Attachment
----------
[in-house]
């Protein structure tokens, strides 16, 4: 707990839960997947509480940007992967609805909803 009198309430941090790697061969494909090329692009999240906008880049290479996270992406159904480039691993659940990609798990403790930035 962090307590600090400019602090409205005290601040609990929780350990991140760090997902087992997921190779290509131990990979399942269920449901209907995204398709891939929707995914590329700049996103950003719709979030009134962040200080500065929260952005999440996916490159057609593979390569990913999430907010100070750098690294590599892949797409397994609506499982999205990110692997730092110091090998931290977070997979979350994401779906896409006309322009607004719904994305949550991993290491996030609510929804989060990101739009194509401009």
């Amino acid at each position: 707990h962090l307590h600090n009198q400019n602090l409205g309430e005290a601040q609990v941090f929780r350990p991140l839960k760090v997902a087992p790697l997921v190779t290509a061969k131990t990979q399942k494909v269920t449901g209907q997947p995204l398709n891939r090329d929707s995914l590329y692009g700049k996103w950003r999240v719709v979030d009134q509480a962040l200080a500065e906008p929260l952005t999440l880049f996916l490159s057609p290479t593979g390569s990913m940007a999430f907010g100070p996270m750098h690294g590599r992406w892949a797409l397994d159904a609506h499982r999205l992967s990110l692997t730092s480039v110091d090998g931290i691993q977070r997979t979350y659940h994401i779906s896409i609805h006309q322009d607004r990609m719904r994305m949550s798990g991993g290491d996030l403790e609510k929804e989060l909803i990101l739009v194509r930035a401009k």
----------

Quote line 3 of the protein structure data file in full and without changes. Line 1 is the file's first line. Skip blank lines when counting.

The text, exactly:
């Amino acid at each position: 707990h962090l307590h600090n009198q400019n602090l409205g309430e005290a601040q609990v941090f929780r350990p991140l839960k760090v997902a087992p790697l997921v190779t290509a061969k131990t990979q399942k494909v269920t449901g209907q997947p995204l398709n891939r090329d929707s995914l590329y692009g700049k996103w950003r999240v719709v979030d009134q509480a962040l200080a500065e906008p929260l952005t999440l880049f996916l490159s057609p290479t593979g390569s990913m940007a999430f907010g100070p996270m750098h690294g590599r992406w892949a797409l397994d159904a609506h499982r999205l992967s990110l692997t730092s480039v110091d090998g931290i691993q977070r997979t979350y659940h994401i779906s896409i609805h006309q322009d607004r990609m719904r994305m949550s798990g991993g290491d996030l403790e609510k929804e989060l909803i990101l739009v194509r930035a401009k």